Better Service with OEM Support: Illinois Bone & Joint Institute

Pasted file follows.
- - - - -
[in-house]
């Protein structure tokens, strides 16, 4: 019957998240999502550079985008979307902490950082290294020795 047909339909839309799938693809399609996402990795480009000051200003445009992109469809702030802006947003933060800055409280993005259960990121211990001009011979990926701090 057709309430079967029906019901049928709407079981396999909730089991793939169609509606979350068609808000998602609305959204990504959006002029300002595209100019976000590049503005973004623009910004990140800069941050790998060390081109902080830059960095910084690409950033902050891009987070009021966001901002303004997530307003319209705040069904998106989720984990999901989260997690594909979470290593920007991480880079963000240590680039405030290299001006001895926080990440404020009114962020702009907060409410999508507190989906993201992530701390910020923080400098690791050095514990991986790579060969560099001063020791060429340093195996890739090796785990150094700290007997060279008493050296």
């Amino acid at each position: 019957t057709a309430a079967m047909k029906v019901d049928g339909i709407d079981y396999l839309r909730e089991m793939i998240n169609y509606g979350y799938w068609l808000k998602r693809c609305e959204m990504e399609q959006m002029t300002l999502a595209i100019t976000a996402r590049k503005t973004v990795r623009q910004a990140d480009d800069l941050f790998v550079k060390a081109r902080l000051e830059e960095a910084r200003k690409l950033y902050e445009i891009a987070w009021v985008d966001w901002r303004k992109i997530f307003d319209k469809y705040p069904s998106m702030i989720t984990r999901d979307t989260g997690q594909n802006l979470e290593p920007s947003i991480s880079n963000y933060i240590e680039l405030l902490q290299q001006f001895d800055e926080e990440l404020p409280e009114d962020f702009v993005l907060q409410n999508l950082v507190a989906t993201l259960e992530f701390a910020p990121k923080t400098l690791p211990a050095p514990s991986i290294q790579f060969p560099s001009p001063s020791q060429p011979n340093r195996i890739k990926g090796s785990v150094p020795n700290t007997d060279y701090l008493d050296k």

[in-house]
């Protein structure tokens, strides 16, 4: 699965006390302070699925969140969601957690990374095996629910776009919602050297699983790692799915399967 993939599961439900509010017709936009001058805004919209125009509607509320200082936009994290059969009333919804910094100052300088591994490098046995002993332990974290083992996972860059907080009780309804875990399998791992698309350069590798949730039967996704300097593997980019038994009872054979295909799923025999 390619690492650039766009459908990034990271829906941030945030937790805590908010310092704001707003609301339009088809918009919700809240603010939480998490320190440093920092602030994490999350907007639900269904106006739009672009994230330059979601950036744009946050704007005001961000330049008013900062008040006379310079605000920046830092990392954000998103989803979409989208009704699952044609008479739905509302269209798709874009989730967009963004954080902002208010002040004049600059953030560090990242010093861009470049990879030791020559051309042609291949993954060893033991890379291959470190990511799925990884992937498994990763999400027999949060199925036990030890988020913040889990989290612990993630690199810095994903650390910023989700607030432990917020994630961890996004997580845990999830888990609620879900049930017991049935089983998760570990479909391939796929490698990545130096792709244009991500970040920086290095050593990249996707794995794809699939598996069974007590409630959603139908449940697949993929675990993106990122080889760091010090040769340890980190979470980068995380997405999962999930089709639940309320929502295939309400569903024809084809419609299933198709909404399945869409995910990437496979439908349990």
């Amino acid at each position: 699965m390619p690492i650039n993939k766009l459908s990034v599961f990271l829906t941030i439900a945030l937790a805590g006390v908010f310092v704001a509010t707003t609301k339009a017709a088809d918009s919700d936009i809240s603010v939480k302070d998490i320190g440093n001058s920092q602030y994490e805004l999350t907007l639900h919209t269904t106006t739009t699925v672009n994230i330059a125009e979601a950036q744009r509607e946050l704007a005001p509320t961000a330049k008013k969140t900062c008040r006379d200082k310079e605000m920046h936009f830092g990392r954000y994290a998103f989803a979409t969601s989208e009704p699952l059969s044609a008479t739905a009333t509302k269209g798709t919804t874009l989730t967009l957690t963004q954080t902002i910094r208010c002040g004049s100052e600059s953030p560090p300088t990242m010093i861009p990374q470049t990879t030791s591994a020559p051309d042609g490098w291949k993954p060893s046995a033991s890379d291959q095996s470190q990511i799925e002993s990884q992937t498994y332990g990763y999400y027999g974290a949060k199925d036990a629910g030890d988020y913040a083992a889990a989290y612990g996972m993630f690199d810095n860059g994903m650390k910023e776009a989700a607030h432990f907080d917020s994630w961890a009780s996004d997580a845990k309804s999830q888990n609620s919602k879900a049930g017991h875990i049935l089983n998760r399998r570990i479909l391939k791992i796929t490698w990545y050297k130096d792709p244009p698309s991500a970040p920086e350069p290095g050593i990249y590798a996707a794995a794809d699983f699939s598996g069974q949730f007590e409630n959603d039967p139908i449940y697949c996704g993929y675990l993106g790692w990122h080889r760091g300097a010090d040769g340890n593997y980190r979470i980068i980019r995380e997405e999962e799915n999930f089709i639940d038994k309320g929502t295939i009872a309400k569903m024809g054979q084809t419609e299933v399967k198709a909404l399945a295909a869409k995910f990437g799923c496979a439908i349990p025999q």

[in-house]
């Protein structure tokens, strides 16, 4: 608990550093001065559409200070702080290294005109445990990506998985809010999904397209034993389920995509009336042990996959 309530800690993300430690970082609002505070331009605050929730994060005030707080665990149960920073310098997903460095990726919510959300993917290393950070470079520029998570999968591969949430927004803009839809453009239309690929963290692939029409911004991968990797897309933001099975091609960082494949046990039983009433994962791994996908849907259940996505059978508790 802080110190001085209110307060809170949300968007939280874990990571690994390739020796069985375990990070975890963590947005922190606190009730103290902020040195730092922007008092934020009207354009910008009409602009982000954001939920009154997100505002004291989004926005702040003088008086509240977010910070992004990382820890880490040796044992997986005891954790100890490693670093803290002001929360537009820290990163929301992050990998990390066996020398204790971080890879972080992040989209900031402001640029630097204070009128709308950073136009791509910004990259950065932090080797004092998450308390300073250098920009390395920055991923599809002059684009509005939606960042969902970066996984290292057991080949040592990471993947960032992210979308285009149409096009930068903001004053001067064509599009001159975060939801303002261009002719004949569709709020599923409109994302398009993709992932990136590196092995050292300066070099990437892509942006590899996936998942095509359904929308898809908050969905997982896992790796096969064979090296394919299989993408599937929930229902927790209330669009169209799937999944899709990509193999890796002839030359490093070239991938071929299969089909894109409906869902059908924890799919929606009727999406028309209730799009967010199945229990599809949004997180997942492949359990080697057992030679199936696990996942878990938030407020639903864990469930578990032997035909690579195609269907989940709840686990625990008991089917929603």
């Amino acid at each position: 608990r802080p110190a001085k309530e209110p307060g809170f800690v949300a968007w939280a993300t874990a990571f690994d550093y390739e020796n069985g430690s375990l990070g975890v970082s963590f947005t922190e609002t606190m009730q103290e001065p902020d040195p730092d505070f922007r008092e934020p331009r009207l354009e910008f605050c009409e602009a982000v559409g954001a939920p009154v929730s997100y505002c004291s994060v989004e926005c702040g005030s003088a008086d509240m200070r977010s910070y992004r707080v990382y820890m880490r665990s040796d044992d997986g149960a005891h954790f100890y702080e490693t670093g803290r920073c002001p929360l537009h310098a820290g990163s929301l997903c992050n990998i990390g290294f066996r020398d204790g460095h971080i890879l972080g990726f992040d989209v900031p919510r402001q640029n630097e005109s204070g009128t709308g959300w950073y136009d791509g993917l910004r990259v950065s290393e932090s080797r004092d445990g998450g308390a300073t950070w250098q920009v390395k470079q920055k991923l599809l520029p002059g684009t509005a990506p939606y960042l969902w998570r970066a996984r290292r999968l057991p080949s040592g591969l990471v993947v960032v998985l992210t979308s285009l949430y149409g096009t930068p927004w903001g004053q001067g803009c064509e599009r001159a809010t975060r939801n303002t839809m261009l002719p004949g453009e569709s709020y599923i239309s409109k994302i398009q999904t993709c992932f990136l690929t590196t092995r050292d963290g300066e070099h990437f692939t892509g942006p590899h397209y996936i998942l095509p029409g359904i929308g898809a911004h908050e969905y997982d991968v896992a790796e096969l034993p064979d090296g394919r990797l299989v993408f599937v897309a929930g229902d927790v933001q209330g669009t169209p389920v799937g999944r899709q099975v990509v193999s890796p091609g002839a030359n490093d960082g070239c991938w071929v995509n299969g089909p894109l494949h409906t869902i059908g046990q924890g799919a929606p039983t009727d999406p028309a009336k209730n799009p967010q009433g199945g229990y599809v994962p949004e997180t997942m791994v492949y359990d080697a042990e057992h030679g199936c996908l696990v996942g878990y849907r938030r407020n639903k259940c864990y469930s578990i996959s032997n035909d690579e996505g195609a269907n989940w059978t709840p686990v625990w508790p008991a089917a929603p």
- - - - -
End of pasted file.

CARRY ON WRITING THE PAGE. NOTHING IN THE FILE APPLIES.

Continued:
Thomas Nagelli’s philosophy, when it comes to selecting imaging equipment, is a simple one: Service conquers all. Nagelli is director of MRI services at the Illinois Bone & Joint Institute (IBJI), headquartered in Chicago. He says, “In this kind of business, you date the salesperson, but you are married to the service person. After the sale, almost all of your interactions are with the service team.” Nagelli observes that service and maintenance are more important in today’s health-care environment than ever before. “When equipment is down, it’s inconvenient for our referring physicians and our patients, and it hits our bottom line,” he says. “In my experience, the key to keeping the systems running all the time is to have the OEM [original equipment manufacturer] directly service the equipment. If the parts are not readily available, or if the service engineer is not familiar with the equipment and is not solving the problem, we are not serving the patients. Once the system is installed, it’s up to the service team to keep it up and running properly.” Uptime Imperative For those reasons, the uptime promises given by OEMs are taken very seriously by the team at IBJI, Nagelli says. Hitachi Medical Systems, the manufacturer of eight of the group’s MRI systems, kept its promise of 98% uptime—which encouraged IBJI to continue investing in the company’s equipment, Nagelli says. “The eighth system is going live this month,” he notes. “Hitachi promised us 98% uptime, and it has kept it there. Their equipment is very reliable, and it is because of the service the company provides.” For instance, Nagelli says, when he calls Hitachi with a problem, he is immediately connected with the company’s Ohio service center. “You get a live person, and you are not connected to some offshore call center,” he says. “From there, in a short period of time, a service engineer is paged.” He adds that the dispatchers have enough knowledge to solve common problems without making IBJI wait for an engineer. He says, “While they are paging the service person, they help us see if we can resolve the issue ourselves. They try their best to make sure the downtimes are minimized, and their response times are quick.” If on-site service is required, Nagelli says, Hitachi can get the necessary parts there almost as quickly as it can supply a local engineer. “Most of the time, if the system goes down in the afternoon or evening, the parts are flown in overnight, and it’s fixed by the next morning,” he notes. “Hitachi has the parts and the right people available, and the service is Hitachi specific. Most of the time, the engineers get to us within an hour. They really understand that the more downtime we face, the more patients and revenue we lose.” Support Across Multiple Domains IBJI’s experience is reflected in proprietary user-satisfaction trending reports from MD Buyline (www.mdbuyline.com): For the past eight quarters, Hitachi has been rated by users as the number-one vendor of MRI systems. The third-party organization surveys users of imaging equipment across six categories—system performance, system reliability, installation, applications training, service response time, and service repair quality—to arrive at its rankings. Nagelli’s experiences with Hitachi’s MRI service and support have been positive across all these domains, he reports. “Once the magnet is delivered, and the construction crews are finished, Hitachi brings in qualified national technical-support staff to receive the magnet, to make sure it is in its place at isocenter, and to see that all the required connections have been made,” he says. “The support staff tests all the equipment to the manufacturer’s specifications, and also makes sure the coils are well tested, before it is handed over to us.” He adds that with Hitachi, sales and service are closely linked, which ensures that IBJI receives the support that it needs. “Hitachi’s sales force is very much in tune with its service department,” he says. “With some other vendors, once the salesperson got the deal, he or she was done (and off the hook) until the next purchase. That is very unlikely with Hitachi—the employees are responsible, all the way from their dispatcher up to their vice president of service.” As a result, the group has never looked to third-party vendors for service. Nagelli says, “It’s like taking your BMW to the dealership, instead of the garage down the street.” Service Ethic Hitachi’s service philosophy matches that of IBJI, Nagelli observes. “We’re in the service business ourselves,” he says. “We don’t want to inconvenience our referrers or, more important, their patients. When our patient care is compromised, we don’t troubleshoot; we shoot the trouble.” An example of how Hitachi supports IBJI’s service ethic is applications training, Nagelli says. “Our goal is to make the patients very comfortable, and part of that is employing and educating qualified technologists,” he says. “We provide great education for our technologists, and Hitachi has a great educational system; it can fly in an applications specialist to work with them. It’s very important for us to keep our technologists abreast of all the latest updates on the systems and in the industry, and Hitachi provides unlimited educational support.” Having access to the OEM’s full array of support offerings is especially critical in the current health-care environment, Nagelli notes. “Hitachi provides turnkey solutions that are very cost effective, and that is really important in this economy,” he concludes. “For the patients, we can’t afford to have our equipment idle or down for technical reasons. Hitachi provides better, more expedient service, and that is very important to me, as a client, because we are also in the service business.” Cat Vasko is editor of ImagingBiz.com and associate editor of Radiology Business Journal.